Sam Rutigliano
Rutigliano around 1979 at the Cleveland Browns practice facility
Personal information
Date of birth (1933-07-01)July 1, 1933
Place of birth Brooklyn, New York
Head coaching record
Career record 47–50 (NFL)
67–53 (NCAA)
Playing stats DatabaseFootball
Team(s) as a player
Rutigliano also coached Greenwich, Ct. high school for 4 years leading the team to the State Championship in 1962.
Team(s) as a coach/administrator
1978- 1984

Cleveland Browns
(Head Coach)
Liberty Flames
(Head Coach)

Sam Rutigliano (born July 1, 1933) is a former National Football League head coach.


Rutigliano, the son of Italian immigrants, played high school football at Erasmus Hall High School in Brooklyn.[1] He played college football at Tennessee and Tulsa. He coached at the high school level in New York. This included a stint at Horace Greeley High School in Chappaqua, NY where he tried to change the school's nickname from "Quakers" to the more masculine sounding "Falcons". He then coached at the college level at Connecticut, Maryland and Tennessee before landing a professional football assistant coaching job with the American Football League's Denver Broncos in 1967. He would be an assistant with the New England Patriots, New York Jets, and New Orleans Saints over the next 11 years before being given the head coaching job for the Cleveland Browns in 1978.

Over the next six years, Rutigliano was the coach of the famed "Kardiac Kids" Browns. He led the 1980 Browns to the AFC Central Division Championship. The final play of the Browns' playoff game with the Oakland Raiders would be the most memorable moment in Rutigliano's coaching career. Down 14–12 and within field goal range, Rutigliano decided to run one more play rather than kick a game-winning field goal. The play, called "Red Right 88", resulted in a game-ending interception. Despite the early playoff exit, Rutigliano received NFL Coach of the Year honors for the 1980 season.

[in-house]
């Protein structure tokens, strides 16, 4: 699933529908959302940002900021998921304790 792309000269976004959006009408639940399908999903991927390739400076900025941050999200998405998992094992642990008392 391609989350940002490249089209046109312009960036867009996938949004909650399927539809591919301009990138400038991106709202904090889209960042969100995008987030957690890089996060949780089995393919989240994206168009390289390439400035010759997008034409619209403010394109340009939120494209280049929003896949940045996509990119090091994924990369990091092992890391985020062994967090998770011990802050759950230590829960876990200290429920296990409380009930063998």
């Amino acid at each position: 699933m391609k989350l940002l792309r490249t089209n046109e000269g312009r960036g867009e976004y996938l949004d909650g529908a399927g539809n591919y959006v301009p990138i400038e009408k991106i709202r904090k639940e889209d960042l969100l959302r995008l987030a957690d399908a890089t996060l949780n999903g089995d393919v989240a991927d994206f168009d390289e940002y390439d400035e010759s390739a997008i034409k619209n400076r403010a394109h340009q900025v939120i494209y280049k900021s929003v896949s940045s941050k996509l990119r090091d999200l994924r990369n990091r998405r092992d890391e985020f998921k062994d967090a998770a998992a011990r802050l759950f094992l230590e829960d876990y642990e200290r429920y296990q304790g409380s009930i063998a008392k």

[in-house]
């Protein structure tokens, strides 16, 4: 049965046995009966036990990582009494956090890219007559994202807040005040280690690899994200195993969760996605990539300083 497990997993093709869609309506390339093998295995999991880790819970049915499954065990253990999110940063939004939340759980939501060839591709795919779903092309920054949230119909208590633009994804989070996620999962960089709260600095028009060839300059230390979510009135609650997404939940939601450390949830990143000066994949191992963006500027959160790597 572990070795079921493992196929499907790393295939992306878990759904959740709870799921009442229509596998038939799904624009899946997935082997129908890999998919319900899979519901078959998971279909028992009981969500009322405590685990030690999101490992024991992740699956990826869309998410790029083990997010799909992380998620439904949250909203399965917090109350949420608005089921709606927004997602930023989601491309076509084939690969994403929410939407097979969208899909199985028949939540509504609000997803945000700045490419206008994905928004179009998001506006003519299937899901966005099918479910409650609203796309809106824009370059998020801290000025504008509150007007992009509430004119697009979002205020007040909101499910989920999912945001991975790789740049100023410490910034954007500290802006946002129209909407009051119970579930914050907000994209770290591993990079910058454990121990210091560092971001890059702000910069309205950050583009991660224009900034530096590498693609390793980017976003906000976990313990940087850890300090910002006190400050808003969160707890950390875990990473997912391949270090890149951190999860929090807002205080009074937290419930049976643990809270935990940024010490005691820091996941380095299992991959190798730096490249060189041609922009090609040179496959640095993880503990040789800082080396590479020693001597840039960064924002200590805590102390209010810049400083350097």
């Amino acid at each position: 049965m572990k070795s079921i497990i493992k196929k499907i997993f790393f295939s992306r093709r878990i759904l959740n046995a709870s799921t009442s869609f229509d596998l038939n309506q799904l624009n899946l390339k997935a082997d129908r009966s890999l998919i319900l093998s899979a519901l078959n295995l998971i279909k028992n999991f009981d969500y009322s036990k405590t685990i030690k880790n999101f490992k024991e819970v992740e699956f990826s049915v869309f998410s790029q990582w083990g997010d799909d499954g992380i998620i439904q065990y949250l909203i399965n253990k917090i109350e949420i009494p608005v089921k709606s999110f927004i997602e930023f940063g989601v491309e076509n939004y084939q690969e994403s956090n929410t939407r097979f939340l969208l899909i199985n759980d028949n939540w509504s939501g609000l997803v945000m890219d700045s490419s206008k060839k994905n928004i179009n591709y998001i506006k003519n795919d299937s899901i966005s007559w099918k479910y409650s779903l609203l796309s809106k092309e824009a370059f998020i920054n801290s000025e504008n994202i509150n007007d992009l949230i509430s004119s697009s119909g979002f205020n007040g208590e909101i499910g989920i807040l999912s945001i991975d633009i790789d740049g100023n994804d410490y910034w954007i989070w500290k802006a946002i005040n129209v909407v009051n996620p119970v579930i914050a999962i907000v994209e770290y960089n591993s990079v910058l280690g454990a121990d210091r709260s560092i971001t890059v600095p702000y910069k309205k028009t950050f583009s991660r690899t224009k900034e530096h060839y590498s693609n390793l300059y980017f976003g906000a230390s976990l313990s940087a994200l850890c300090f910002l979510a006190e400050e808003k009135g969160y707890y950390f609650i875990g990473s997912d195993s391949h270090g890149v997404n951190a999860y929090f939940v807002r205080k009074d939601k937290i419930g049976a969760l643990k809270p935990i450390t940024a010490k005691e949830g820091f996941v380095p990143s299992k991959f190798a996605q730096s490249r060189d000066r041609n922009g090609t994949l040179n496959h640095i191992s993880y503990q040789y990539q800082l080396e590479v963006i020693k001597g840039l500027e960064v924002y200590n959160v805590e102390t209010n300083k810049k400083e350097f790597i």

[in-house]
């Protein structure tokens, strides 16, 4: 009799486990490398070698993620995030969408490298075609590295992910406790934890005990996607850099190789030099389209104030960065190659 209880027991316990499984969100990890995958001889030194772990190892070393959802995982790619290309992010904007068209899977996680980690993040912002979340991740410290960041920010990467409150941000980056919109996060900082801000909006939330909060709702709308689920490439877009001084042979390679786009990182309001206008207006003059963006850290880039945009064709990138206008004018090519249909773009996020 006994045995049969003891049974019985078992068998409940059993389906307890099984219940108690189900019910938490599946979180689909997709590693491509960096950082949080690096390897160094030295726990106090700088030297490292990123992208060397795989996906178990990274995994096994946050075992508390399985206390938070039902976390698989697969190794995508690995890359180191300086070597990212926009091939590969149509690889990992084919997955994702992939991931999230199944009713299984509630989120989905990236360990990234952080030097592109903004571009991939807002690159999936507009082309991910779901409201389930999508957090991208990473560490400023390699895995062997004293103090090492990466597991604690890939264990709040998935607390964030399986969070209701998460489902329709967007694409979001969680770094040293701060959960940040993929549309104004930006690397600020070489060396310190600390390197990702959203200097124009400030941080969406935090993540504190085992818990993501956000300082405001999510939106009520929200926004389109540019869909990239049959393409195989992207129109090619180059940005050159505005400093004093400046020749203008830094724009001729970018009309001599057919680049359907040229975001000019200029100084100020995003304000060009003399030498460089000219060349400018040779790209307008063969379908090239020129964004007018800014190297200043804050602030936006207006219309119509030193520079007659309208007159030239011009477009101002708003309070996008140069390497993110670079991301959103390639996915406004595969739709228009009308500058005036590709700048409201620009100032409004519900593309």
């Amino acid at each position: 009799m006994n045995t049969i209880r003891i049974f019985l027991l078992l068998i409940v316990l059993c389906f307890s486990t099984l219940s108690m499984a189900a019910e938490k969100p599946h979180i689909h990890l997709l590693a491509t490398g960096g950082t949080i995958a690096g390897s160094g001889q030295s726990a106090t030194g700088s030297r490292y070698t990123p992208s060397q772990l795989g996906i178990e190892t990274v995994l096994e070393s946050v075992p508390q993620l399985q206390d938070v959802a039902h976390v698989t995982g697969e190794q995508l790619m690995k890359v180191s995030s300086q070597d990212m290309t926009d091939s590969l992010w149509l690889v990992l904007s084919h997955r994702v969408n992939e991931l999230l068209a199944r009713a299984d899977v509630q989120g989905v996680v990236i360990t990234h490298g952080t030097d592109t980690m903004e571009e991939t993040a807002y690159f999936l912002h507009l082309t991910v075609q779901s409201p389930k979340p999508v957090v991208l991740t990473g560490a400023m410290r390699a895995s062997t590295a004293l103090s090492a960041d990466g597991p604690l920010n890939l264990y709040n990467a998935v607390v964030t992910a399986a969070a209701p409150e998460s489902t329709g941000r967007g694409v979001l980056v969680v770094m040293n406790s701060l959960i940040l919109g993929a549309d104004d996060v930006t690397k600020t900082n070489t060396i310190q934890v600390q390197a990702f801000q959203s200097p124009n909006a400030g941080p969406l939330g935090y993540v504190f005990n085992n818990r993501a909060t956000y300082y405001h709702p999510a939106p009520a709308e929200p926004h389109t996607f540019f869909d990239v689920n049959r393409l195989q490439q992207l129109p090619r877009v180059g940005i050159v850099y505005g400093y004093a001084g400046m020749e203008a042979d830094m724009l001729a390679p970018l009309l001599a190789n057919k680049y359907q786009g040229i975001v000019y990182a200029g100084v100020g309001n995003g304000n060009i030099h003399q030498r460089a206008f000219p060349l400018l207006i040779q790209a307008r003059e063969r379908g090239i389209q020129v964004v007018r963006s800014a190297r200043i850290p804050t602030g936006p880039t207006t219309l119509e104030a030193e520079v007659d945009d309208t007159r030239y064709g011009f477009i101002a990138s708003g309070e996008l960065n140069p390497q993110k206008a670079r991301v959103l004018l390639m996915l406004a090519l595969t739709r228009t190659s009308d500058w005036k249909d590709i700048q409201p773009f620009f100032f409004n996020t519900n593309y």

Rutigliano was fired in 1984 after starting the season 1–7. He was replaced by Marty Schottenheimer. In his six and a half seasons with the Browns, Rutigliano compiled a 47–50 record.

After being let go by the Browns, Rutigliano would serve as an analyst for NBC Sports and ESPN for three years. In 1988, he was given the head coaching job at Liberty University, a post he would hold for eleven years until retiring in 1999.

Rutigliano would go on to be an assistant coach under Jack Bicknell with the Barcelona Dragons and Scottish Claymores, both of NFL Europe.

Beginning in 2005, "Coach Sam" (as he is known as in Cleveland) became a Browns analyst for WKYC channel 3 in Cleveland (NBC), and also for SportsTime Ohio when it began operations in 2006. In 2011, he moved to WEWS-TV 5 (ABC) to become a Browns analyst.

Player addiction recovery programEdit